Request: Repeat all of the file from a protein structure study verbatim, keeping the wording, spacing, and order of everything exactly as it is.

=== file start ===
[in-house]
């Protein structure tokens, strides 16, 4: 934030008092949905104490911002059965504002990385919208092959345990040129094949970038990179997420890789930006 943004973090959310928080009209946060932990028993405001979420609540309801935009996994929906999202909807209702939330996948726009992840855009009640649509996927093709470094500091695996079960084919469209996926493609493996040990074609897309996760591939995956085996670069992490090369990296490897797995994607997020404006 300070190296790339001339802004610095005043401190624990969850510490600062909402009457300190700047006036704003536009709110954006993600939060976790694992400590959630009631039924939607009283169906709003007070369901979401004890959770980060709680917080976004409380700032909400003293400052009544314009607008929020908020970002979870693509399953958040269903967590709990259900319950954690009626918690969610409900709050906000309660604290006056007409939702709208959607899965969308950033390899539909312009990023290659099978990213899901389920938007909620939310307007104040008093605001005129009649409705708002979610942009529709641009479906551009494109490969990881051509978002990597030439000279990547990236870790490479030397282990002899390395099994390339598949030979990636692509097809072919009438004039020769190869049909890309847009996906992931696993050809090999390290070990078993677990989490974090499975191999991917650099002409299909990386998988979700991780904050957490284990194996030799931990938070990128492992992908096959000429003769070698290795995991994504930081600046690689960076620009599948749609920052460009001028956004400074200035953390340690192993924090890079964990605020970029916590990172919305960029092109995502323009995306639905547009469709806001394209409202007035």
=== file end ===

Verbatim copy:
[in-house]
């Protein structure tokens, strides 16, 4: 934030008092949905104490911002059965504002990385919208092959345990040129094949970038990179997420890789930006 943004973090959310928080009209946060932990028993405001979420609540309801935009996994929906999202909807209702939330996948726009992840855009009640649509996927093709470094500091695996079960084919469209996926493609493996040990074609897309996760591939995956085996670069992490090369990296490897797995994607997020404006 300070190296790339001339802004610095005043401190624990969850510490600062909402009457300190700047006036704003536009709110954006993600939060976790694992400590959630009631039924939607009283169906709003007070369901979401004890959770980060709680917080976004409380700032909400003293400052009544314009607008929020908020970002979870693509399953958040269903967590709990259900319950954690009626918690969610409900709050906000309660604290006056007409939702709208959607899965969308950033390899539909312009990023290659099978990213899901389920938007909620939310307007104040008093605001005129009649409705708002979610942009529709641009479906551009494109490969990881051509978002990597030439000279990547990236870790490479030397282990002899390395099994390339598949030979990636692509097809072919009438004039020769190869049909890309847009996906992931696993050809090999390290070990078993677990989490974090499975191999991917650099002409299909990386998988979700991780904050957490284990194996030799931990938070990128492992992908096959000429003769070698290795995991994504930081600046690689960076620009599948749609920052460009001028956004400074200035953390340690192993924090890079964990605020970029916590990172919305960029092109995502323009995306639905547009469709806001394209409202007035």